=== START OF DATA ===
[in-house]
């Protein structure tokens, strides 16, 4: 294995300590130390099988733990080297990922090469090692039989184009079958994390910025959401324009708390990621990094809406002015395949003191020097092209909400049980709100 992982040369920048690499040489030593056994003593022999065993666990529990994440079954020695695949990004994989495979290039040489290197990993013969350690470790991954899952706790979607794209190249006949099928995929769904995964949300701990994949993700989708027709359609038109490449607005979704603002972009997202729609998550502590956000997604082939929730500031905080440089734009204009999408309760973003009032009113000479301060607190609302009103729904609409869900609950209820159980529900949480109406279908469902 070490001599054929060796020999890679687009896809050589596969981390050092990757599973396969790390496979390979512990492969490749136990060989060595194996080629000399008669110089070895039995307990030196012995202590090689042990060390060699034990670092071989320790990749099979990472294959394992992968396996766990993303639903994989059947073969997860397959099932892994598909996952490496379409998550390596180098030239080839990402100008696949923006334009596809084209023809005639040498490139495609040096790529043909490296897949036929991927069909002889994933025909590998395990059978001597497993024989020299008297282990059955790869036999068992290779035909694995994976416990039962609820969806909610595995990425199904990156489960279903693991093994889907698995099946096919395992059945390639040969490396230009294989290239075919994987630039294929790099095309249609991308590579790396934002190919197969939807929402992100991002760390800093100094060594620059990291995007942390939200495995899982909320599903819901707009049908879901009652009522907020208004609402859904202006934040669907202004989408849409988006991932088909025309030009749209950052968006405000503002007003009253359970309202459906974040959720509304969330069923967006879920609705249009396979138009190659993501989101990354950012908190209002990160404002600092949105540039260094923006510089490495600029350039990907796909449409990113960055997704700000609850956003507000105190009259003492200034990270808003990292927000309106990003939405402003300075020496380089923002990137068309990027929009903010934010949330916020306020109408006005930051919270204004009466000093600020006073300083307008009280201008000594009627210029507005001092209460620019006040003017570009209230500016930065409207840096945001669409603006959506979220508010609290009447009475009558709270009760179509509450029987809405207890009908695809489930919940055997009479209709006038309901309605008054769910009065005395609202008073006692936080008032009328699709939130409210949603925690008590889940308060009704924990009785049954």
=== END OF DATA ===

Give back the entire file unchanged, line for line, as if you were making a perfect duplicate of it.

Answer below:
[in-house]
């Protein structure tokens, strides 16, 4: 294995300590130390099988733990080297990922090469090692039989184009079958994390910025959401324009708390990621990094809406002015395949003191020097092209909400049980709100 992982040369920048690499040489030593056994003593022999065993666990529990994440079954020695695949990004994989495979290039040489290197990993013969350690470790991954899952706790979607794209190249006949099928995929769904995964949300701990994949993700989708027709359609038109490449607005979704603002972009997202729609998550502590956000997604082939929730500031905080440089734009204009999408309760973003009032009113000479301060607190609302009103729904609409869900609950209820159980529900949480109406279908469902 070490001599054929060796020999890679687009896809050589596969981390050092990757599973396969790390496979390979512990492969490749136990060989060595194996080629000399008669110089070895039995307990030196012995202590090689042990060390060699034990670092071989320790990749099979990472294959394992992968396996766990993303639903994989059947073969997860397959099932892994598909996952490496379409998550390596180098030239080839990402100008696949923006334009596809084209023809005639040498490139495609040096790529043909490296897949036929991927069909002889994933025909590998395990059978001597497993024989020299008297282990059955790869036999068992290779035909694995994976416990039962609820969806909610595995990425199904990156489960279903693991093994889907698995099946096919395992059945390639040969490396230009294989290239075919994987630039294929790099095309249609991308590579790396934002190919197969939807929402992100991002760390800093100094060594620059990291995007942390939200495995899982909320599903819901707009049908879901009652009522907020208004609402859904202006934040669907202004989408849409988006991932088909025309030009749209950052968006405000503002007003009253359970309202459906974040959720509304969330069923967006879920609705249009396979138009190659993501989101990354950012908190209002990160404002600092949105540039260094923006510089490495600029350039990907796909449409990113960055997704700000609850956003507000105190009259003492200034990270808003990292927000309106990003939405402003300075020496380089923002990137068309990027929009903010934010949330916020306020109408006005930051919270204004009466000093600020006073300083307008009280201008000594009627210029507005001092209460620019006040003017570009209230500016930065409207840096945001669409603006959506979220508010609290009447009475009558709270009760179509509450029987809405207890009908695809489930919940055997009479209709006038309901309605008054769910009065005395609202008073006692936080008032009328699709939130409210949603925690008590889940308060009704924990009785049954």